Finding the Fun Thing by Evey McKellar


(One player imitates throwing a dagger across the circle at another player)


(The second player imitates a swift and defiant catch of the dagger)

One of my favorite warm-ups begins this way. Multiple invitations are thrown around the circle, each requiring eye contact and agreement to receive and play this Game.

In an improv scene, the base reality is crafted with yes, and; upon this foundation the players discover the first unusual thing that can inspire their Game together. Once found, players decide upon the Game they’ll play together, and build it with asking, ‘if this is true, what else is true?’.

Recently, I was in a scene where no matter what my character said, it was wrong, and my character was screamed at. My character’s sister was always right, and throughout the scene we played a Game where, no matter what correct thing my character said, it was criticized and punished, and no matter what my character’s sister said, it was praised and celebrated. I loved it. It was silly, well-heightened, and delightfully ridiculous.

It’s an agreement that other players arrive to in order to truly establish the Game; a player doesn’t establish the Game on their own. Other players receive the Game invitation, respond to it with a contribution that shows they understand, and yes, they are willing to play this Game. What follows when successful is a delightful back-and-forth Game on stage, where the improvisers are all on board with playing the same Game, collectively and collaboratively building and moving it along (though their characters may disagree).


Take Scout, my border jack, for example. In this photo, she leans back gleefully, having offered the Invitation to play. She wants you to chase her, or toss the ball, she wants to offer her energy, and have you meet it with your own. She can’t force the Game on you.

On stage, the Game is built on the base reality, mutual commitment, and a foundation of trust. Off the stage, if this trust doesn’t happen, if someone is the butt of the jokes, they can feel bullied, hung out to dry, and wounded. In high school, I had a teacher who treated me very similarly to the scene from earlier; he offered a lot of negative criticism and insults in response to my good grades in his class. Someone asked if that scene was tough for me to play, given that personal experience. In this case it wasn’t: the game was agreed upon, we improvisers knew we were supporting each other while playing characters that didn’t. Having my full improvisational agency, the content was able to be playful and unthreatening rather than abusive or demeaning.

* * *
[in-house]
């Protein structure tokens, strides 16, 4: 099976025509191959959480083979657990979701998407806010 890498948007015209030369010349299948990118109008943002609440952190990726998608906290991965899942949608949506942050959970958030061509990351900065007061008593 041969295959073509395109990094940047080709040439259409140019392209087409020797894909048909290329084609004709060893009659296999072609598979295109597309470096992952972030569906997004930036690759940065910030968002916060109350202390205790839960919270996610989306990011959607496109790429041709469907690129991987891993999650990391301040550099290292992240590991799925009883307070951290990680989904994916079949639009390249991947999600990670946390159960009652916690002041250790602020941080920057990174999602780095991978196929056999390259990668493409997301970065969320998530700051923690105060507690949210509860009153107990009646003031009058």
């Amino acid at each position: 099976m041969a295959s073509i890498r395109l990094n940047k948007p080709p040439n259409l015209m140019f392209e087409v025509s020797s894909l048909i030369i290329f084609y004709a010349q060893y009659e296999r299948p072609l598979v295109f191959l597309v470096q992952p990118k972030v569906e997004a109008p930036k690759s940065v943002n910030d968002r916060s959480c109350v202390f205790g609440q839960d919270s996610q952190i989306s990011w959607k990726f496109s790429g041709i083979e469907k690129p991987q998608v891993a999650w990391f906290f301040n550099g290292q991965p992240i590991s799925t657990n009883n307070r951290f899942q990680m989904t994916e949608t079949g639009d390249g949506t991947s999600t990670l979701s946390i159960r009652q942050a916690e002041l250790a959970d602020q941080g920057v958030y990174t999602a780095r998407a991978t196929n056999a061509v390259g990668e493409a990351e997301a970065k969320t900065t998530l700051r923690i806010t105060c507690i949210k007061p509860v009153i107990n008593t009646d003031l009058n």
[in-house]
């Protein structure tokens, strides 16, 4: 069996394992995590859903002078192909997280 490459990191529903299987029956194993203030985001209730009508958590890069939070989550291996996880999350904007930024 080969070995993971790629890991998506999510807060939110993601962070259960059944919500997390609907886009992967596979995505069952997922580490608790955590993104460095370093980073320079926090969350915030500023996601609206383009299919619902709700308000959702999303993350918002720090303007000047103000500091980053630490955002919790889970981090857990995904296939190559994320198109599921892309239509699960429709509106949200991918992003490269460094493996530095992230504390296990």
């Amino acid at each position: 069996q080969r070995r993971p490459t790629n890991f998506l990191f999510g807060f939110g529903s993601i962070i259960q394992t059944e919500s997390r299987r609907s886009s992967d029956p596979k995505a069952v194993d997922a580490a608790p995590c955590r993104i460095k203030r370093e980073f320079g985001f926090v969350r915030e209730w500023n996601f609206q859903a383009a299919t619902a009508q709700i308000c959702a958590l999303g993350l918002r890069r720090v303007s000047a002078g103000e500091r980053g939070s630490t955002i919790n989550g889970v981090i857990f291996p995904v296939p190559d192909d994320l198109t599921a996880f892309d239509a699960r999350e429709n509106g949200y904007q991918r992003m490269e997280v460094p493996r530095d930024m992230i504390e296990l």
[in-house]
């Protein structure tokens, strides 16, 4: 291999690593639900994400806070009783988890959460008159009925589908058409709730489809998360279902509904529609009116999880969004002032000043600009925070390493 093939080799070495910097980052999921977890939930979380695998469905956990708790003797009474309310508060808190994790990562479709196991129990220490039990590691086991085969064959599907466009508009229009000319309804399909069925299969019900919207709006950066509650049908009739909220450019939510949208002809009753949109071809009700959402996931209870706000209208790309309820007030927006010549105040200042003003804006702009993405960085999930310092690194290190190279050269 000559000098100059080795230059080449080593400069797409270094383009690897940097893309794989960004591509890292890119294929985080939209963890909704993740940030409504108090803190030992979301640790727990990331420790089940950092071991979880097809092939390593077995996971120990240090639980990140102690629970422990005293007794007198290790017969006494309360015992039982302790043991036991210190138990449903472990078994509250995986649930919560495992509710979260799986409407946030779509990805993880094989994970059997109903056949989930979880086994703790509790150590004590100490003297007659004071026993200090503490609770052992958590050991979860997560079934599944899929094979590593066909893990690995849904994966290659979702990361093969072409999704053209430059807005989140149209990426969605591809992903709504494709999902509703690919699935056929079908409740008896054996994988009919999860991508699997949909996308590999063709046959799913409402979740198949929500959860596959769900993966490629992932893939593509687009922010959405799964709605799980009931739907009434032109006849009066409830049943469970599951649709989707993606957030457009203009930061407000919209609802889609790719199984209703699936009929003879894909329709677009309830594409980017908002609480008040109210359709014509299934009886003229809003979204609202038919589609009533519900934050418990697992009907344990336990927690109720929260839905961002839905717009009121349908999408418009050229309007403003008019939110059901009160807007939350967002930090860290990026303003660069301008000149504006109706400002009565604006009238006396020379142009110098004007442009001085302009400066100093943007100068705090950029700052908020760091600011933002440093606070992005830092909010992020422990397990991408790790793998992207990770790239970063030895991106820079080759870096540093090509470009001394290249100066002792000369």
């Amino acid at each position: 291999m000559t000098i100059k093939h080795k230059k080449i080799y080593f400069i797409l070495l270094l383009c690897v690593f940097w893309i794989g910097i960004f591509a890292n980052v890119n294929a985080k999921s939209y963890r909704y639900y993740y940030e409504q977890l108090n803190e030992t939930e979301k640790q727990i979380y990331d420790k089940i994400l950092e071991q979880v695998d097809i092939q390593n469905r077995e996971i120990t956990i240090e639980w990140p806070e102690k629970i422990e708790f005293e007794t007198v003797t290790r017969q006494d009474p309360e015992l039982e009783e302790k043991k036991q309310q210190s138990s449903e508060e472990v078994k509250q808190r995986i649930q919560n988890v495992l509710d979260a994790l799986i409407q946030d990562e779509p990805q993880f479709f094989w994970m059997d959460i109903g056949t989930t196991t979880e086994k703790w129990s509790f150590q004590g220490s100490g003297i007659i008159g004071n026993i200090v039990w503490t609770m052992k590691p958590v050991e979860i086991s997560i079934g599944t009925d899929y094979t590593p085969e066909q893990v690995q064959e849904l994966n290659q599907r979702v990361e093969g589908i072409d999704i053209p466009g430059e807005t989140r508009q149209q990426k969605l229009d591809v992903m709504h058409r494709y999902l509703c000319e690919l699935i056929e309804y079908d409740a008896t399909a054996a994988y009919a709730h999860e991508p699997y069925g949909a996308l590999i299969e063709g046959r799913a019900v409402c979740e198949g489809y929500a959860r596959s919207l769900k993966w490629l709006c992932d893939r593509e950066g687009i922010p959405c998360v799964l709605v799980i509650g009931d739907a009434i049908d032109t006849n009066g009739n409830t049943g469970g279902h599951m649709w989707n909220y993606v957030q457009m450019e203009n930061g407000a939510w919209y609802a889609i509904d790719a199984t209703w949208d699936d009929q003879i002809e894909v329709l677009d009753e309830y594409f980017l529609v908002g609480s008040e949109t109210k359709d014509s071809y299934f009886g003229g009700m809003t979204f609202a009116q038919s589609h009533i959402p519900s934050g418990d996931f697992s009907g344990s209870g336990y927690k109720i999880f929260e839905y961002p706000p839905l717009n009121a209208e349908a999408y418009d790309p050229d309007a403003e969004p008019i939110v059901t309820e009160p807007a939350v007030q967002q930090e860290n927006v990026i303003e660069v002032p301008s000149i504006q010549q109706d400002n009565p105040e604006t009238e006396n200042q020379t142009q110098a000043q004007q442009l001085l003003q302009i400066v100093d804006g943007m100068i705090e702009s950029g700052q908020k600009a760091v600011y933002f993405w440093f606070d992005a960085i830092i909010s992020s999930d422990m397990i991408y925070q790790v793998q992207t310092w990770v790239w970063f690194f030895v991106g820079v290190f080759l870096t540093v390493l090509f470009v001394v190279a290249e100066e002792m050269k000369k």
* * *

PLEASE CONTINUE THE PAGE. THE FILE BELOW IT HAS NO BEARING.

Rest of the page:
I wonder about the dance between Fun and Safety on the improv stage. Where does the pursuit of fun cross a line, destroying someone’s felt sense of safety and trust among their peers? If the Game is built by agreement and collective energy of all players, what kind of damage can happen if we try to play alone, or on the backs of others? We risk a lame scene, we risk an abusive scene, we risk injuring the integrity of the scene as well as lose out on the beautiful and abundant energy available when everyone’s energy is contributing to the whole.

How could our society benefit if we practiced invitation and waiting for the agreement, if we practiced more of the give-and-take that creates the Game? How could we rescue ourselves and our relationship dynamics if we were to take such a posture of collaborated playfulness, grounded in respect, safety, trust, and honor? All relationships take negotiation; no one size fits all. This unusual thing to one context could spark this Game, while the same unusual thing in that context could spark a different Game. The playing will depend on the people and personalities in the scene, and it will be different with each combination of people.

The principles of “got your back” and supporting each other offer a refreshing and healthy model of sharing power that creates community based in mutuality. Imagine the abundance of ideas, life, and energy in the circle when no one is the back upon which others stand.

Evey McKellar is a Level 6 Improv student, a writer and UMC clergy. She works for a nonprofit, lives in Dallas, and loves Cane Rosso.